This week’s book review is a survey of Neal Stephenson‘s work. I’ve lately been on a kick of re-reading all our Neal Stephenson books, partly prompted by tigtog‘s rave review of SnowCrash. Tigtog’s rave was mostly about one of the main characters, YT (a sexy intelligent kick-ass woman), a variant of whom appears surprisingly often (surprising for cyber-punk, which often only has women as sex interests for the male protagonists) in Stephenson’s novels.
SnowCrash is Stephenson’s most famous seriously sci-fi work, and probably one of only two that actually fits the cyberpunk description. It’s a fun romp through a dysfunctional future as imagined in the late early 90s – its descriptions of virtual reality, and the internet (the metaverse) are pretty impressive for something written so long ago. As seems to happen with about half of Stephenson’s books, his research is too obvious for me (he is obsessed with linguistics, and while it’s interesting, it got a bit turgid after a while). But this book established Stephenson as a major cyberpunk author to rival William Gibson, although Gibson has stayed much closer to the genre since.
My favourite in the properly science fiction description, by a long way, is The Diamond Age. This is further into the future, and although full of technological imaginings, the most interesting thing about the book is Stephenson’s imagining the way in which different societies might deliberately organise themselves – with the strongest part of this being his ode to Victorian English culture and why it makes sense. Although the ending is incredibly weak (it seems as if he just lost interest, and tied up the knots – probably was rich enough to avoid proper editing), 98% of the book is great and thought provoking.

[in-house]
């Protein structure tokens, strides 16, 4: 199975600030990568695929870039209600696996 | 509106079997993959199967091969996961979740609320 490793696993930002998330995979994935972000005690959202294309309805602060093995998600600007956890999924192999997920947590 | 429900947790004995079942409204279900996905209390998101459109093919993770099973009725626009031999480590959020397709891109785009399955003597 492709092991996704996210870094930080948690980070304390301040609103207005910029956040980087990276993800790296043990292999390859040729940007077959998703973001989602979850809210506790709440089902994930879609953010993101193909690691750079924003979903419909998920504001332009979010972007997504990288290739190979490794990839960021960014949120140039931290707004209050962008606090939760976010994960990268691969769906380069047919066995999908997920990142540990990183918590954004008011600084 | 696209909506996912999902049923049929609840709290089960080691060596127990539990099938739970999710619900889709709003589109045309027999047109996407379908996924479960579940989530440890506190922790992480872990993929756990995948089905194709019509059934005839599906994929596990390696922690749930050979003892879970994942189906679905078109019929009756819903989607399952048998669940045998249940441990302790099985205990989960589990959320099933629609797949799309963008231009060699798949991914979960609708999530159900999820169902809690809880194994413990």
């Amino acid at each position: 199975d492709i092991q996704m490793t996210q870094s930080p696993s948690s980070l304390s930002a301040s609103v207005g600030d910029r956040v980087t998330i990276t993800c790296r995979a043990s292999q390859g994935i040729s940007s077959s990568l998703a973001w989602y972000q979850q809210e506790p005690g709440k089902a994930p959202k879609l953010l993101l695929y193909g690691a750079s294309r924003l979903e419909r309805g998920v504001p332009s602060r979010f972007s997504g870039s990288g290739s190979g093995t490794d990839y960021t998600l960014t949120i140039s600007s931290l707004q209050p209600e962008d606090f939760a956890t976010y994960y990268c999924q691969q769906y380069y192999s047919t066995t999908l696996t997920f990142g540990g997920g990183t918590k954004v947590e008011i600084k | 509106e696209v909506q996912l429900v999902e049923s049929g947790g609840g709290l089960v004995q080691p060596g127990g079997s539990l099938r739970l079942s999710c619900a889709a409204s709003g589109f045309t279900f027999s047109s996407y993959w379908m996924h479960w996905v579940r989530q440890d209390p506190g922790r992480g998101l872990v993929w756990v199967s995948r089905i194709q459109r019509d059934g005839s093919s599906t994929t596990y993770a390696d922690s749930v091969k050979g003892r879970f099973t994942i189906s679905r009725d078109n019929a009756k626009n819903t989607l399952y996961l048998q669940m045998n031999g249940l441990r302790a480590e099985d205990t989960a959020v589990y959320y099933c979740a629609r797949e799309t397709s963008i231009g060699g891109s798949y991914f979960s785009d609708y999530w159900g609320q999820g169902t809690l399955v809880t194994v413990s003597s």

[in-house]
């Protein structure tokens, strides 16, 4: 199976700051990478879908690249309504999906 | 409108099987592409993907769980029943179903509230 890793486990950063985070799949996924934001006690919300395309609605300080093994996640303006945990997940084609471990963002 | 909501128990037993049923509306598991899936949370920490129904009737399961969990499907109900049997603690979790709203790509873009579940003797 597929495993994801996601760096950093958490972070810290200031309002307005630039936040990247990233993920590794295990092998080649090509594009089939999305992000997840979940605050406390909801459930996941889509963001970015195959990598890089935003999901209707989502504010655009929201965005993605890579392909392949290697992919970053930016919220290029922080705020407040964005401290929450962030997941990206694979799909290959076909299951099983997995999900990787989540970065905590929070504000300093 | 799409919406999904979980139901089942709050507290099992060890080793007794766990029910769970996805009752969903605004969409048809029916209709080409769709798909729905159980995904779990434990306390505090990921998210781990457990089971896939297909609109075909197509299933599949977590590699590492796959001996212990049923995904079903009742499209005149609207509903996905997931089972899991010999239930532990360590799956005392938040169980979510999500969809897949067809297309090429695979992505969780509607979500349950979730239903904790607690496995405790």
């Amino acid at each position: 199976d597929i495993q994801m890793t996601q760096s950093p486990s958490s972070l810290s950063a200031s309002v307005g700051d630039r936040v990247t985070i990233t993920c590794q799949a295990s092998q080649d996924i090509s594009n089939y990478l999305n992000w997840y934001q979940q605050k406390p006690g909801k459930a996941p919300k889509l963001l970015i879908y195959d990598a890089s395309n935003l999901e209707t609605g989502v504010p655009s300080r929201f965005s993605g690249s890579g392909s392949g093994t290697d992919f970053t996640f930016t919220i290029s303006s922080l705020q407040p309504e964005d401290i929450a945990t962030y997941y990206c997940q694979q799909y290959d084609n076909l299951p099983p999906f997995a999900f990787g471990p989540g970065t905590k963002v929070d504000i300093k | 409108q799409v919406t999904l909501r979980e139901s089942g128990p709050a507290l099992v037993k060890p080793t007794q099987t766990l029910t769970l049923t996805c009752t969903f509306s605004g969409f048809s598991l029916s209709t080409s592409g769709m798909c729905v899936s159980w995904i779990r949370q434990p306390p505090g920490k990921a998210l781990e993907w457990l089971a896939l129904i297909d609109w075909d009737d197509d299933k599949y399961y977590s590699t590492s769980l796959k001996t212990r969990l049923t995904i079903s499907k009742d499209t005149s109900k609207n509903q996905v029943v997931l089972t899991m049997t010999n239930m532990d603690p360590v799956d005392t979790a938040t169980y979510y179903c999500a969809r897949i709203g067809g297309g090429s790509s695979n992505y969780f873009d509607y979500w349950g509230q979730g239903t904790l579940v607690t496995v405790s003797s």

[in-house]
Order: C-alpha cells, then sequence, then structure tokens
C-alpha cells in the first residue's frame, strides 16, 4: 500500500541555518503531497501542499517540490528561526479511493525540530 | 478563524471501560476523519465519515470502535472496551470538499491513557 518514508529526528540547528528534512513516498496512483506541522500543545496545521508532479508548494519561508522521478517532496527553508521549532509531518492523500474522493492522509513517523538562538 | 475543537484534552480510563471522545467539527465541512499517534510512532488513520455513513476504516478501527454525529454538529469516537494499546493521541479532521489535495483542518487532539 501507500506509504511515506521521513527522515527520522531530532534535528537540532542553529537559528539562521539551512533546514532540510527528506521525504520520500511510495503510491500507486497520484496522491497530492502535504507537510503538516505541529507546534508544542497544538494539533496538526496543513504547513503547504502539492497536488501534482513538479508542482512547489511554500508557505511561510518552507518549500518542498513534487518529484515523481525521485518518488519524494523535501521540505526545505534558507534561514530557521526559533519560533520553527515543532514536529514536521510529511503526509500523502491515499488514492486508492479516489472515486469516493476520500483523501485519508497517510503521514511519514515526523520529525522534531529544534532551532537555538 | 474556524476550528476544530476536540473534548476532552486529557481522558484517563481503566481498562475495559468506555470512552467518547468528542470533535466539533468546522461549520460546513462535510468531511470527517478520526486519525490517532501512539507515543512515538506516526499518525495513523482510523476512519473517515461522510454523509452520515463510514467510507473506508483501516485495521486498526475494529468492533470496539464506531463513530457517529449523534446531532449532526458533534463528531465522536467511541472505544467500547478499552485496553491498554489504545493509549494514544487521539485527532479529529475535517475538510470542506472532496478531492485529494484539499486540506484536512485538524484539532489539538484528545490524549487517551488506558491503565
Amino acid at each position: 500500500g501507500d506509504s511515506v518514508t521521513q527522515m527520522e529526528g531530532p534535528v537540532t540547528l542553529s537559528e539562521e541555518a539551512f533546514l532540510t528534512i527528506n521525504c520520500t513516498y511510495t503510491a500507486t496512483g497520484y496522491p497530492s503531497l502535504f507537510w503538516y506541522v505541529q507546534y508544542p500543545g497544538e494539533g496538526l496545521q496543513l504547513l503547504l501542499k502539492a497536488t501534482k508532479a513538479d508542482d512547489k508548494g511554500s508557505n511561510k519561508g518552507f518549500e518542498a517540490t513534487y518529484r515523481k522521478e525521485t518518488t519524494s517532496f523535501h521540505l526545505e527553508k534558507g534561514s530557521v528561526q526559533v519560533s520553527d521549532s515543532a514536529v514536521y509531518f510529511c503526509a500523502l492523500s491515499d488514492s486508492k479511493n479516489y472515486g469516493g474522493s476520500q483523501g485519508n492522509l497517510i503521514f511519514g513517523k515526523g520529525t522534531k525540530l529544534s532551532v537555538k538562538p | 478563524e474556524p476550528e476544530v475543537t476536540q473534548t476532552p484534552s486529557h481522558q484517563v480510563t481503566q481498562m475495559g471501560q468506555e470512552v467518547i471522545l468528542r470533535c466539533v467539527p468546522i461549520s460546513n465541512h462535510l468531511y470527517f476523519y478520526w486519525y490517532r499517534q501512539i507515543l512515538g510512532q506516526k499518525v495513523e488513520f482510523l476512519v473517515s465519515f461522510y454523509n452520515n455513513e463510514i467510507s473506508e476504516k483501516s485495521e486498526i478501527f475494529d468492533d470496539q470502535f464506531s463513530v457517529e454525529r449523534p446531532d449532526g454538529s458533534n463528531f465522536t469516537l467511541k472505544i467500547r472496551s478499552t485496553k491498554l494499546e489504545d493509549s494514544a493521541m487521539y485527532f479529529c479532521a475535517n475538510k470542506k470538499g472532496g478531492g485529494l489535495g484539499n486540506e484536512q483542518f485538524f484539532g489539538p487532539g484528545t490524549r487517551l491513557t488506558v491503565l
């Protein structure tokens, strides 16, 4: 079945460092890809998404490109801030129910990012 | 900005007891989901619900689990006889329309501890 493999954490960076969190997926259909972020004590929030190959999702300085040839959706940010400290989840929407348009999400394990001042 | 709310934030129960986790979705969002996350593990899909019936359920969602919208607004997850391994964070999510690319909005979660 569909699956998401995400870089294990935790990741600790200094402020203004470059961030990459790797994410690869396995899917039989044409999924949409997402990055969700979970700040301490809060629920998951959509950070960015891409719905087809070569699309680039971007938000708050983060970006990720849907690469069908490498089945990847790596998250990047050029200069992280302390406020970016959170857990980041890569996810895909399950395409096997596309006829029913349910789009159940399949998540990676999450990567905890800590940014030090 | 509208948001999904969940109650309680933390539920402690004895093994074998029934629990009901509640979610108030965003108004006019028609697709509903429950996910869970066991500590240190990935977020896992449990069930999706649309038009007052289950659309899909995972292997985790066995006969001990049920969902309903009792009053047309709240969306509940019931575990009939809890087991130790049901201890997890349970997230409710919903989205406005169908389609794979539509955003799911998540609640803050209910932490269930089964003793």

Cyrptomnicom, to me, again shows signs of lack of editing. While Stephenson’s writing is enjoyable, this book suffers with too much of the research being on the surface. My brother, who writes software for a living, loved this book. For me, who left serious mathematics behind about twenty years ago, the stuff about cryptoanalysis became a chore after a while.
But the best, by far, of Stephenson, is the Baroque Cycle trilogy. This is a tour de force of three volumes set in the late 17th and early 18th century, with Isaac Newton and Gottfried Leibniz, and many other key scientists (Huygens, Franklin, Hookes, etc etc) as key, human characters. It is an incredibly human story with two main characters – Eliza and Jack – both from humble beginnings, who dance in and out of European scientific, economic and political history gaily and with penache.
Although, just as in all his other books, Stephenson has clearly done a mammoth amount of research, in this case, the research helps, rather than hinders the plot and character development. After reading these books, actual history of the period is disappointing – you’ve already read all the facts, and the story isn’t written as well.
In my re-read, I’ve become a confirmed Stephenson junkie (I do have all his other books, but this review was already too long). His strengths – great characters, very funny dialogue, and interesting ideas; weaknesses – over use of research (sometimes) and very weak endings when he seems to get sick of the book. But the strengths far outweigh the weaknesses, and I’ve enjoyed the re-read.
Tangent: An interesting discussion on book snobbery on Larvatus Prodeo has Neal Stephenson talking about how literary authors don’t take him seriously because he’s made too much money.